Again, this is an argument that resonates with our experiences: we often do reciprocate gifts, and we often feel that we ought to. But there are at least two reasons to doubt that this is the whole story. First: lots of giving, even giving of Christmas and other ‘ritual’ gifts (e.g. birthday gifts), is not reciprocal. David Cheal, for example, in a study of gift-giving in Canada, found that intergenerational gifts were often not reciprocated: nieces, nephews and grandchildren, for example, often received gifts without giving a gift in return to their aunts, uncles or grandparents. Even when they do give gifts to the older generations, children and young people rarely give gifts of equivalent monetary value. This kind of gift giving is not so much reciprocal as what I have called positional: people in certain positions are expected to give gifts without receiving any in return.
Second: gifts do strengthen relationships, but in the contemporary world it is not the creation of a reciprocal obligation that does that. Instead, gifts work through the messages that they send. Cheal suggests that they are what Erving Goffman called “tie signs”: a gift “usually confirms that a relationship is anchored in a framework of mutual recognition of the participants’ social and personal identities”. To give a gift is to make a statement about the relationship you have with the recipient.
A well-made gift, though, is not just a generalised statement. Most Christmas gifts are purchased as thoroughly depersonalised commodities, but when we remove the price ticket, wrap the gift in expressive paper and attach a tag with a message we turn it into a personalised statement. All these touches mark the gift as something I have put effort into, effort directed at demonstrating my commitment to our relationship (by implementing prevailing norms about personalising gifts). Further personalisation is produced by making the effort to choose a gift that is just right for you. If I know you well enough to buy something that you like, I have found another way to demonstrate and perhaps enhance the closeness of our relationship. The successful gift carries that message when it is opened, but also repeatedly in the future when you continue to use it and remember that I gave it to you. As Fennell puts it, “when a gift succeeds, the material object stands as a place marker for the empathetic dialogue that accompanied it”.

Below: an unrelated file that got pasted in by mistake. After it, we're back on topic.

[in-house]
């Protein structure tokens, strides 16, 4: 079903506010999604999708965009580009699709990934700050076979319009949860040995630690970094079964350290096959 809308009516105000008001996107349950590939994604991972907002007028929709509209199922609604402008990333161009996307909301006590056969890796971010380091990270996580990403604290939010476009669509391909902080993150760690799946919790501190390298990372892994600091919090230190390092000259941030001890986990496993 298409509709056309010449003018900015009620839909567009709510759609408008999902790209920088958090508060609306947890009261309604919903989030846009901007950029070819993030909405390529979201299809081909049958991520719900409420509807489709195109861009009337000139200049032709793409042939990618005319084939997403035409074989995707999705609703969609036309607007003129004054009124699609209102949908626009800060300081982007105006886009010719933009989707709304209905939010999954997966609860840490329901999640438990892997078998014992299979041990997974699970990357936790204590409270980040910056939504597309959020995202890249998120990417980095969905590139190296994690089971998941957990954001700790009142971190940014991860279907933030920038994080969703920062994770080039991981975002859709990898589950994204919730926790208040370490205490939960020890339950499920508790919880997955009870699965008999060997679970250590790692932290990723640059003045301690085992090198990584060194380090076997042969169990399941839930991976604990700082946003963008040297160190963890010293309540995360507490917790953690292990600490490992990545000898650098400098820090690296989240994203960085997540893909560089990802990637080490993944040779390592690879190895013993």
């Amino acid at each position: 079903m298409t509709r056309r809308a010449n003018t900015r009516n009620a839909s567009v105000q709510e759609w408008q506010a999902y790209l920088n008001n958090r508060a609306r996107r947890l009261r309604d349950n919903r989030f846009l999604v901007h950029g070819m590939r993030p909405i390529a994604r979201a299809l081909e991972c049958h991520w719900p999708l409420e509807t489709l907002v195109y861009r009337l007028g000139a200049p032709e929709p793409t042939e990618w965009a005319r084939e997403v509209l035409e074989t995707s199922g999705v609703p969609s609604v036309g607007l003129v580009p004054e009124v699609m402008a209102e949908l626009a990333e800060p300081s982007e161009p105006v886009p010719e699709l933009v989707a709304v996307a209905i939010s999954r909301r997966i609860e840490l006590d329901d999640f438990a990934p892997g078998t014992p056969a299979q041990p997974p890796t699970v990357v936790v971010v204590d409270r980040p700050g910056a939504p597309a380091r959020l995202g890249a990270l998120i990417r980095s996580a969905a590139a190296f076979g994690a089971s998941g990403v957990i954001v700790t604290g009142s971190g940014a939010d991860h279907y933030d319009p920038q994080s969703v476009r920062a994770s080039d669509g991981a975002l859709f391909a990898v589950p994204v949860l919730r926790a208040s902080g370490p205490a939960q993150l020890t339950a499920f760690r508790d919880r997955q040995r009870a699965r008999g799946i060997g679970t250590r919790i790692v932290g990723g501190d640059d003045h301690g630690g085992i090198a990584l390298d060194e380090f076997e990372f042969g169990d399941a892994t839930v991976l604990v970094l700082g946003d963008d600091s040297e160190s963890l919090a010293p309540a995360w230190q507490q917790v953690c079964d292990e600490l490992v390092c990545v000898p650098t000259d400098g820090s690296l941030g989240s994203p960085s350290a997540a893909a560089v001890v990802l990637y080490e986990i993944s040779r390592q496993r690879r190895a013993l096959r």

This, above all, is what Waldfogel’s story of giving as a deadweight loss misses. But sometimes we do take Waldfogel’s recommended path, and give gifts of cash. Can cash work as a vehicle for empathetic dialogue? That depends on the relationship between giver and receiver, and on how the gift is made. Consider a distant aunt: she may not know you well enough to know what you like, but if she’s sensitive to your needs she may recognise that the present she would choose herself is unlikely to appeal to you, and send you cash instead. That sounds like an acceptance of Waldfogel’s point, but the sensitive aunt will do something more, a variation on what Viviana Zelizer calls marking money: she will accompany the cash with a message that shows she has deliberately chosen this option because she realises that will suit you better. Thus achieving personalisation by demonstrating an understanding of your needs and the nature of your relationship with each other despite the impersonality of the gift.
It is ironic that all this gift giving has become a vehicle for the very opposite of the caring economy, the vast commercial gift industry that extracts profits from our relationship building activities. Yet Christmas gift giving itself remains a space where we show each other that we care.